View details for DOI 10.1007/s00277-017-3030-x

    View details for PubMedID 28573314

  • Maturation of Platelet Function During Murine Fetal Development In Vivo. Arteriosclerosis, thrombosis, and vascular biology Margraf, A., Nussbaum, C., Rohwedder, I., Klapproth, S., Kurz, A. R., Florian, A., Wiebking, V., Pircher, J., Pruenster, M., Immler, R., Dietzel, S., Kremer, L., Kiefer, F., Moser, M., Flemmer, A. W., Quackenbush, E., von Andrian, U. H., Sperandio, M. 2017; 37 (6): 1076–86

    Abstract

    Platelet function has been intensively studied in the adult organism. However, little is known about the function and hemostatic capacity of platelets in the developing fetus as suitable in vivo models are lacking.To examine fetal platelet function in vivo, we generated a fetal thrombosis model and investigated light/dye-induced thrombus formation by intravital microscopy throughout gestation. We observed that significantly less and unstable thrombi were formed at embryonic day (E) 13.5 compared with E17.5. Flow cytometry revealed significantly lower platelet counts in E13.5 versus E17.5 fetuses versus adult controls. In addition, fetal platelets demonstrated changed activation responses of surface adhesion molecules and reduced P-selectin content and mobilization. Interestingly, we also measured reduced levels of the integrin-activating proteins Kindlin-3, Talin-1, and Rap1 during fetal development. Consistently, fetal platelets demonstrated diminished spreading capacity compared with adults. Transfusion of adult platelets into the fetal circulation led to rapid platelet aggregate formation even in young fetuses. Yet, retrospective data analysis of a neonatal cohort demonstrated no correlation of platelet transfusion with closure of a persistent ductus arteriosus, a process reported to be platelet dependent.Taken together, we demonstrate an ontogenetic regulation of platelet function in vivo with physiologically low platelet numbers and hyporeactivity early during fetal development shedding new light on hemostatic function during fetal life.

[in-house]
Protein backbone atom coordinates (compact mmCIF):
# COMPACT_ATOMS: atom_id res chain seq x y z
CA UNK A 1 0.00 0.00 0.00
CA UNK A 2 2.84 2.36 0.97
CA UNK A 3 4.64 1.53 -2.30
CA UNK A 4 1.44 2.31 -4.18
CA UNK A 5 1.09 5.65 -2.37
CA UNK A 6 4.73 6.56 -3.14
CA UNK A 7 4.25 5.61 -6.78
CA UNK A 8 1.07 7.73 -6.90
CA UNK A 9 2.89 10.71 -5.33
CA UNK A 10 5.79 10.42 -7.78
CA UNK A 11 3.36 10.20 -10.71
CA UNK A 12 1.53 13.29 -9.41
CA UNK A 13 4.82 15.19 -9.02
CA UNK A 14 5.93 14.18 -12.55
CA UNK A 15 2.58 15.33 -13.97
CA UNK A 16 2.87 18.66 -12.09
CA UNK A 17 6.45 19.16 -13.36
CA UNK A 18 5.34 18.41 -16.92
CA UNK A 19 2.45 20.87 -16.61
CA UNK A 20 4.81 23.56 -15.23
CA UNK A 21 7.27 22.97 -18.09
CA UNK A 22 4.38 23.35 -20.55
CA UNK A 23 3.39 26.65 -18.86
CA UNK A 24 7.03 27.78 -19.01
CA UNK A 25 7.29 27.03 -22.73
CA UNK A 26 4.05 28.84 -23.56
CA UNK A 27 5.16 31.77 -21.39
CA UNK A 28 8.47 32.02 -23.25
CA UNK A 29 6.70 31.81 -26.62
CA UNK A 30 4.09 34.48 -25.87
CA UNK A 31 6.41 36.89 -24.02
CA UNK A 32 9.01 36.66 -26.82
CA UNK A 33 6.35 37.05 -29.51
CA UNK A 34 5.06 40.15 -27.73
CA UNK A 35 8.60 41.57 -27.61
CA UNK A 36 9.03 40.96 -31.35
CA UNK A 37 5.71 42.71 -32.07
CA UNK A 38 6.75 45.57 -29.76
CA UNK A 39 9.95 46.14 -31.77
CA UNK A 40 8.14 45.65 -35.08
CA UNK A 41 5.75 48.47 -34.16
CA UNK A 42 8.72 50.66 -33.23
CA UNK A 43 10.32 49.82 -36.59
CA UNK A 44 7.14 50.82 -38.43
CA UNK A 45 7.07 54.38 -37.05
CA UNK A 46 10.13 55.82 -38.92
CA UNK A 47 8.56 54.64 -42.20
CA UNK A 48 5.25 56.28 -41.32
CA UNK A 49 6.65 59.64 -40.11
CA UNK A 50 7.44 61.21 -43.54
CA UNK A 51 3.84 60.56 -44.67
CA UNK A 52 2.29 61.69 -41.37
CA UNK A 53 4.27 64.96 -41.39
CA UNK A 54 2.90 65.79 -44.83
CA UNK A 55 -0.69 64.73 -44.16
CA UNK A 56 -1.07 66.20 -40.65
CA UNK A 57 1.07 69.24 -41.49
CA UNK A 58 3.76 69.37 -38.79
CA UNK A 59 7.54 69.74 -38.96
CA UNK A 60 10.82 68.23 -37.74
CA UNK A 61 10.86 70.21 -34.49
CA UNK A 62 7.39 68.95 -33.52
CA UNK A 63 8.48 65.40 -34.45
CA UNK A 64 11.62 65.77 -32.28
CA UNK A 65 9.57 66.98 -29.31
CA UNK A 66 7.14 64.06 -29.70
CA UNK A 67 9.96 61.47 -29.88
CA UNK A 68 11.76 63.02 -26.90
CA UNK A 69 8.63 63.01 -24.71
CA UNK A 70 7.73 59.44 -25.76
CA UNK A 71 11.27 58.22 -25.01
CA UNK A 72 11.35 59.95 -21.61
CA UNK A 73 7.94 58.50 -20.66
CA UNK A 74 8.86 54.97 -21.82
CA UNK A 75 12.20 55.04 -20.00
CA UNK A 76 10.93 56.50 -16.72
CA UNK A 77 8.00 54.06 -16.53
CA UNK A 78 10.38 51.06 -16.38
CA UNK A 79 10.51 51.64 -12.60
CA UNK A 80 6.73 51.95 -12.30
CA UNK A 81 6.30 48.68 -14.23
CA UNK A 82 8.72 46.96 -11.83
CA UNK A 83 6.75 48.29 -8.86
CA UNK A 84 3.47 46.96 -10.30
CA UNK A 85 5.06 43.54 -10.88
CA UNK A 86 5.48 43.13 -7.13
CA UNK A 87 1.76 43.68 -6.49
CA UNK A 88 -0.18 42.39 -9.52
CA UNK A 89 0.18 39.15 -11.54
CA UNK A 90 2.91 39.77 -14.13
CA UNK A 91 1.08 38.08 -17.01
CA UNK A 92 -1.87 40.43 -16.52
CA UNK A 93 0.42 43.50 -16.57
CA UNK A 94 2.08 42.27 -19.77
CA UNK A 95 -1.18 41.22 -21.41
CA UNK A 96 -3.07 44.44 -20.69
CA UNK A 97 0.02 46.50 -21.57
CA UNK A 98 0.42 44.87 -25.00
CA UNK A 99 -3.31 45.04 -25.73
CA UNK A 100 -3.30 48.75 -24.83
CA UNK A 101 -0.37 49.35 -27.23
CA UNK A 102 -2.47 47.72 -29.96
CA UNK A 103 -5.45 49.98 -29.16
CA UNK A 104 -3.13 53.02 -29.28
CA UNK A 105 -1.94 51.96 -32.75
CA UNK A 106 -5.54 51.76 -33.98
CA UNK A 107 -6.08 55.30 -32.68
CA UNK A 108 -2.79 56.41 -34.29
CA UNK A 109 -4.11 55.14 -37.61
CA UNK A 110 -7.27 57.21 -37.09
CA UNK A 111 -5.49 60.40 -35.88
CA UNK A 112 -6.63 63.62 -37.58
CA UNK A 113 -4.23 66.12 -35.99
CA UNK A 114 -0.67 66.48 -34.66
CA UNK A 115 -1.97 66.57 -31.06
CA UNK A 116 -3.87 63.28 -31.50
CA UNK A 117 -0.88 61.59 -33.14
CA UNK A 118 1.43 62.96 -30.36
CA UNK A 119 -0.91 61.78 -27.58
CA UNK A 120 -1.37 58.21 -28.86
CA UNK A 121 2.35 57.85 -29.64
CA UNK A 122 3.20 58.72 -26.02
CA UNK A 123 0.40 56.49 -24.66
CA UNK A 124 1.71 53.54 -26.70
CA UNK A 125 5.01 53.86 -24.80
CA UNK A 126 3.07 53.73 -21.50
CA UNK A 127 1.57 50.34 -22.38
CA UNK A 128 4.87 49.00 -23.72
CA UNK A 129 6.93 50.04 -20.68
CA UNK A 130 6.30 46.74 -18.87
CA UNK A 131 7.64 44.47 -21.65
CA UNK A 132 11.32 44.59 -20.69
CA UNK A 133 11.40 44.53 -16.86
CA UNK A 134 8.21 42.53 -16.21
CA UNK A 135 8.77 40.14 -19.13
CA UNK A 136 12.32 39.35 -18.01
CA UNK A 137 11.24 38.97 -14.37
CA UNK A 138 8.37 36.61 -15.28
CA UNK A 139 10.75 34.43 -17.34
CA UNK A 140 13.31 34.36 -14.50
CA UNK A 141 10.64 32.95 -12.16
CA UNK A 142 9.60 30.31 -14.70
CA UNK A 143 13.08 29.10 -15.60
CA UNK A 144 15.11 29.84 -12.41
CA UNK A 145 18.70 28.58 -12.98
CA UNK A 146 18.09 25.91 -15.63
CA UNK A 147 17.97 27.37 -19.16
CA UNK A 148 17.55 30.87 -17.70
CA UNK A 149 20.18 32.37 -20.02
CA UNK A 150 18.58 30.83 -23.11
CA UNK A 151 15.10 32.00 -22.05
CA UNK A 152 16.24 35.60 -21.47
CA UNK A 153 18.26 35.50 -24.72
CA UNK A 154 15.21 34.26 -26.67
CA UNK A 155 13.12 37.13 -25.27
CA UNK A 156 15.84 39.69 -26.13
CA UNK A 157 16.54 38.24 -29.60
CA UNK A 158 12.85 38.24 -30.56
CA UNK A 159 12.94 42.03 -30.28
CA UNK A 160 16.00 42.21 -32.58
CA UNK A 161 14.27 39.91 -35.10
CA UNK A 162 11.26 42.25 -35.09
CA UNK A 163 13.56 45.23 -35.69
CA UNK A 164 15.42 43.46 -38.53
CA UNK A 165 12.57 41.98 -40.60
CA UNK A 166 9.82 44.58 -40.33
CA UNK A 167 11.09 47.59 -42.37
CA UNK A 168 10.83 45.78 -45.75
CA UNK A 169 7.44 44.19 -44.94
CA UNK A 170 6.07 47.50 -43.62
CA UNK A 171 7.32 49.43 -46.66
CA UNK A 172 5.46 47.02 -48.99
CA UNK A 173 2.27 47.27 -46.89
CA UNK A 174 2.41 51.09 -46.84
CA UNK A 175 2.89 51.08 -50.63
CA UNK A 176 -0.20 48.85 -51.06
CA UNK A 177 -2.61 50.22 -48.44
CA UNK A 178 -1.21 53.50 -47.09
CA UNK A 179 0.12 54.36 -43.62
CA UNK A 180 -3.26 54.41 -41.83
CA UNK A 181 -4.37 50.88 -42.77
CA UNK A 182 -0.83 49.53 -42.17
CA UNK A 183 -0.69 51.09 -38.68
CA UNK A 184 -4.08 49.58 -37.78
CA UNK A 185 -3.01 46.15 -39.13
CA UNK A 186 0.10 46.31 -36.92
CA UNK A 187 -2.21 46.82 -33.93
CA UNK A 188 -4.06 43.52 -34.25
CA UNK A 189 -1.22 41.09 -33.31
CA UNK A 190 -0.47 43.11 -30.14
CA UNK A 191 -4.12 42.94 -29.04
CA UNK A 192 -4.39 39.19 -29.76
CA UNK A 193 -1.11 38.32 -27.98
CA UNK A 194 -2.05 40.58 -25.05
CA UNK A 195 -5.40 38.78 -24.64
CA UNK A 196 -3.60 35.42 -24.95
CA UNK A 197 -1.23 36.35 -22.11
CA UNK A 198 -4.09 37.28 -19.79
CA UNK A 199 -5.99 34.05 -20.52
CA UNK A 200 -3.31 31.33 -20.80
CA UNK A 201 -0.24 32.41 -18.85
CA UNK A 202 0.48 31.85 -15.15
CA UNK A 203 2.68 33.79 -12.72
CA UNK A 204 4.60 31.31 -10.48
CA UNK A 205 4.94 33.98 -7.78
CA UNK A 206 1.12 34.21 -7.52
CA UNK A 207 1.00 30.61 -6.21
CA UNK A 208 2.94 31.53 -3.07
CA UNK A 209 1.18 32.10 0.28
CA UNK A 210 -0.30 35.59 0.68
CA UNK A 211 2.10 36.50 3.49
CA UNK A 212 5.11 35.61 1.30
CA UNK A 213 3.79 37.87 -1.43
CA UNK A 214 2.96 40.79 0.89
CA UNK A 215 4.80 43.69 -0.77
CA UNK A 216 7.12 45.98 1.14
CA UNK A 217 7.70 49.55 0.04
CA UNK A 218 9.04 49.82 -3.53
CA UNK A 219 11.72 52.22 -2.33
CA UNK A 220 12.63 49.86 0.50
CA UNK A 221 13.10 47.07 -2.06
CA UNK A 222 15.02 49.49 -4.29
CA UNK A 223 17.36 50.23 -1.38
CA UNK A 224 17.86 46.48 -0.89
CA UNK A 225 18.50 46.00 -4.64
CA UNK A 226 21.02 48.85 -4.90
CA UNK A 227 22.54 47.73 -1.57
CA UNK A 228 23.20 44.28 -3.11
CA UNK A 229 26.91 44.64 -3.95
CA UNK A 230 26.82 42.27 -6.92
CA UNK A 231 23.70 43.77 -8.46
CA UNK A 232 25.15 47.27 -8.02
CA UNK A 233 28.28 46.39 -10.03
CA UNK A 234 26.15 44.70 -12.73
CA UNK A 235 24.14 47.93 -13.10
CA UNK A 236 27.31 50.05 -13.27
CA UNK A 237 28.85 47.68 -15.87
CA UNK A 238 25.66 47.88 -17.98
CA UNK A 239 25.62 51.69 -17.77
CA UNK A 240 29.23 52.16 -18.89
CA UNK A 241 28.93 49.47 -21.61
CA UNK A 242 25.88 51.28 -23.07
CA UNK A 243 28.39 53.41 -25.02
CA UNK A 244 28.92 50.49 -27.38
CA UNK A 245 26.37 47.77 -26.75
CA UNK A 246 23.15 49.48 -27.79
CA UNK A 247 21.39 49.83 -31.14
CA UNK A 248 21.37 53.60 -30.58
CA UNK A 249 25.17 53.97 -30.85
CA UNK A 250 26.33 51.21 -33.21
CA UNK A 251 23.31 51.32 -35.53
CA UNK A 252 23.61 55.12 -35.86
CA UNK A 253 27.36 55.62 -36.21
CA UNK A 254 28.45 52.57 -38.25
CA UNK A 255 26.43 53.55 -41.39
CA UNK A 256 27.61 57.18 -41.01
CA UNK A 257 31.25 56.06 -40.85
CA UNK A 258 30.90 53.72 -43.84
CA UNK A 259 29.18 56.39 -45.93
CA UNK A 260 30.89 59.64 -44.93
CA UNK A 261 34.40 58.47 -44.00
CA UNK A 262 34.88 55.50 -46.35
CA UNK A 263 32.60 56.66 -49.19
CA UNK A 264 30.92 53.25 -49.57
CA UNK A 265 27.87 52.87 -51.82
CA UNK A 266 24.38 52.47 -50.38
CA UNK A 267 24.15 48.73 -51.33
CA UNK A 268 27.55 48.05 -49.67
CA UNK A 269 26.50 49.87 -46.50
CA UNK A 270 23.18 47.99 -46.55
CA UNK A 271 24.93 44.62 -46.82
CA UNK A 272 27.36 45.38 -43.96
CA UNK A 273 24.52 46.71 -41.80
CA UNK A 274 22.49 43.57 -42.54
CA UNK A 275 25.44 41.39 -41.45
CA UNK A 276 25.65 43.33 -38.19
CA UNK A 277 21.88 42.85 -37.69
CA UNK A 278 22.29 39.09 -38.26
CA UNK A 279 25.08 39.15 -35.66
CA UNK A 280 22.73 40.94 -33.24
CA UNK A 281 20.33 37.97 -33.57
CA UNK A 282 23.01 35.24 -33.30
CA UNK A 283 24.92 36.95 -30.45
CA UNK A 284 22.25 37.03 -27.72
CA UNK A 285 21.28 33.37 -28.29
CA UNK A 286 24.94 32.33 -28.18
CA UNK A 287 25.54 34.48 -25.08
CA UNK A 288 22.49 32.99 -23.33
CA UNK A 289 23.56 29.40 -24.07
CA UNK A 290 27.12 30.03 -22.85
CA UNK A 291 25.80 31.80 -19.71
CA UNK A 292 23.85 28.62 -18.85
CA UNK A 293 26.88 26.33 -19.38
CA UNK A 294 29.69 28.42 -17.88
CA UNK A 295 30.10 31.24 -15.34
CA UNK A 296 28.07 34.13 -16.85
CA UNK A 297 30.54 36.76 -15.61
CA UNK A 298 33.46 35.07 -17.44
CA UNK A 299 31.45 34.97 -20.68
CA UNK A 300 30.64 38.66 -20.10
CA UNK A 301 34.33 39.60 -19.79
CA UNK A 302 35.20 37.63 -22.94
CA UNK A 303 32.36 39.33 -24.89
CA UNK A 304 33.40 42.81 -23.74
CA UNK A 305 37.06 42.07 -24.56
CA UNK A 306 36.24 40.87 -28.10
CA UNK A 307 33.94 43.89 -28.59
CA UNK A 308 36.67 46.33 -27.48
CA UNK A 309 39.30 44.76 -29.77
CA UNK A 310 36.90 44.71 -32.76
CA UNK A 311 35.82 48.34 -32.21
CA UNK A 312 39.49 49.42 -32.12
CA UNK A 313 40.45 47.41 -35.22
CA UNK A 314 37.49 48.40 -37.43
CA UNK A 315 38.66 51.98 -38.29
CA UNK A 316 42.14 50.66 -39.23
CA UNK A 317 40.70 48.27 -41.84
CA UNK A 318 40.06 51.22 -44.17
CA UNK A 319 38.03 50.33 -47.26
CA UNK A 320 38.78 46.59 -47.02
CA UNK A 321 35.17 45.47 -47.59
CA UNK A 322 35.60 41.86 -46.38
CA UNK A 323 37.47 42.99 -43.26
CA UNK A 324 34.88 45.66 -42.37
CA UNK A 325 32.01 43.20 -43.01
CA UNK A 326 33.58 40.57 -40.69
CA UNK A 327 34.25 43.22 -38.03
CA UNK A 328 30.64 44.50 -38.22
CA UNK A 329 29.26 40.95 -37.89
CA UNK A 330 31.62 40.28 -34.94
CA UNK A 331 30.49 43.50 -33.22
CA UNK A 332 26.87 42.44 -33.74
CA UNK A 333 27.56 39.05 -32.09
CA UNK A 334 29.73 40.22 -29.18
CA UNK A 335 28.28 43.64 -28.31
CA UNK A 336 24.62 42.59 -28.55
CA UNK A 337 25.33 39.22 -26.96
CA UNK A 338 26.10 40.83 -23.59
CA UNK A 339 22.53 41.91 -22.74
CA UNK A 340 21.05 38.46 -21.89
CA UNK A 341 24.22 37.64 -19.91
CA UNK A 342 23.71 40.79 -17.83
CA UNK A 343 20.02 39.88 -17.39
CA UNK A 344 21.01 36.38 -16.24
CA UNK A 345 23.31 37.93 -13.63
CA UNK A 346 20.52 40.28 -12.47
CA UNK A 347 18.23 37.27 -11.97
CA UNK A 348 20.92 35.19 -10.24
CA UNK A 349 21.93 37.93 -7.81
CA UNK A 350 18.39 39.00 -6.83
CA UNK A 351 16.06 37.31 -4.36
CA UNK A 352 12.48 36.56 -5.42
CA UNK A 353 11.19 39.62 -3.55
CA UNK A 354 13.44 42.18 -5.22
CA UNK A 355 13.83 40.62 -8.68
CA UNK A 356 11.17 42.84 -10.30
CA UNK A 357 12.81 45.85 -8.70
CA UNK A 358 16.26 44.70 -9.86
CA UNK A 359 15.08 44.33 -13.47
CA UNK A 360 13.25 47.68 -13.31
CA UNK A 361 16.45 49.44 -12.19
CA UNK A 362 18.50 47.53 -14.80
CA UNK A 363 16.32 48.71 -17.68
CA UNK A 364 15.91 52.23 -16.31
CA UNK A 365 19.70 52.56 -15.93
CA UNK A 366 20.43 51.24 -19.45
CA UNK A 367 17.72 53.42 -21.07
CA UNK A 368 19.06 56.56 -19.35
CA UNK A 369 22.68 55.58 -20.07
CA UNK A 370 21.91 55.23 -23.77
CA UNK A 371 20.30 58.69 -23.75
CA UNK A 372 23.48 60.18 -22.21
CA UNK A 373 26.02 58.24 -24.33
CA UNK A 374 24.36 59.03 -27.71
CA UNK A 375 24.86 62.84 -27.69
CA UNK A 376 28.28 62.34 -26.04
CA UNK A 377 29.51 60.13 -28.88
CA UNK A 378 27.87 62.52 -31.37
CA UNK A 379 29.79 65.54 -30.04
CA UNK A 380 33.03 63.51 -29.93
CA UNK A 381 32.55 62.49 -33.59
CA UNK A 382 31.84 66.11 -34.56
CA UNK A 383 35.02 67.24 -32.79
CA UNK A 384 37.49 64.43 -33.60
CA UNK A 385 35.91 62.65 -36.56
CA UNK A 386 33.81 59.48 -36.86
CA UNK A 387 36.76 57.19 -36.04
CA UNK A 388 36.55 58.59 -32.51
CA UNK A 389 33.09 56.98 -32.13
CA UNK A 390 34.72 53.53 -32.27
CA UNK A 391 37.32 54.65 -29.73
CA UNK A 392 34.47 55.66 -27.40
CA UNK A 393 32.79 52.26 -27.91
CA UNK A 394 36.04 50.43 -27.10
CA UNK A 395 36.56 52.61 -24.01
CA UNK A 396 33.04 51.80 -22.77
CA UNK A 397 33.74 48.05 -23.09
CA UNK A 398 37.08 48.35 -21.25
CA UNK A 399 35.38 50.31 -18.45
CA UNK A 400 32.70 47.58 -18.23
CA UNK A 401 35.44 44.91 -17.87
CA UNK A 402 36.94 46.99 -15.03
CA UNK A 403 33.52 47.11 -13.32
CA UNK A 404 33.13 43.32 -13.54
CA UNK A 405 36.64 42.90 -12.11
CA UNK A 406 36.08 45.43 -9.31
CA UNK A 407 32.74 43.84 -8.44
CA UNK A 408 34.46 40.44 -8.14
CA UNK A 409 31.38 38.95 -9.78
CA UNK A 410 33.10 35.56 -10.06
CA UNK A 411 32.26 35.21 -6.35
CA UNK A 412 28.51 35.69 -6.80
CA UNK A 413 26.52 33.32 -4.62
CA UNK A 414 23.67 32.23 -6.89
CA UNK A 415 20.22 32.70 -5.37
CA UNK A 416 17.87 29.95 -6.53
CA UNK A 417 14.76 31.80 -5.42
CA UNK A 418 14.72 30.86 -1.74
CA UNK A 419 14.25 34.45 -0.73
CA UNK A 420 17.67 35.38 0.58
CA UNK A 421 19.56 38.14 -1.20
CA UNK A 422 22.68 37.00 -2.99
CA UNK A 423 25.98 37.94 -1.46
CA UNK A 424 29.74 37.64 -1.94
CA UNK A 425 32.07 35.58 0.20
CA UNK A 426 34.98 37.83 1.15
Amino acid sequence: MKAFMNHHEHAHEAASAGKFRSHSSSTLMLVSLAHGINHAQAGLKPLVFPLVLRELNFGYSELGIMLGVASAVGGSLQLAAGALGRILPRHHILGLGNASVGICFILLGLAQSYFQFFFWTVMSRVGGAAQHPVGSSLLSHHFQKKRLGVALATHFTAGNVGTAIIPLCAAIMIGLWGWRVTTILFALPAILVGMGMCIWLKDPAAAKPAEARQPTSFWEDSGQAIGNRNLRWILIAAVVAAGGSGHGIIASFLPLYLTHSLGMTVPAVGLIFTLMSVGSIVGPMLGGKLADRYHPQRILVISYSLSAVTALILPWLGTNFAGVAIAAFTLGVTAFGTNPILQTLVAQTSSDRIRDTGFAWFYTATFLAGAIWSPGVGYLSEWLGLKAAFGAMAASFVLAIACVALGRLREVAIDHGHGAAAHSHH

View details for DOI 10.1161/ATVBAHA.116.308464

    View details for PubMedID 28428216

  • Impairment of endothelial progenitor cell function and vascularization capacity by aldosterone in mice and humans. European heart journal Thum, T., Schmitter, K., Fleissner, F., Wiebking, V., Dietrich, B., Widder, J. D., Jazbutyte, V., Hahner, S., Ertl, G., Bauersachs, J. 2011; 32 (10): 1275–86

    Abstract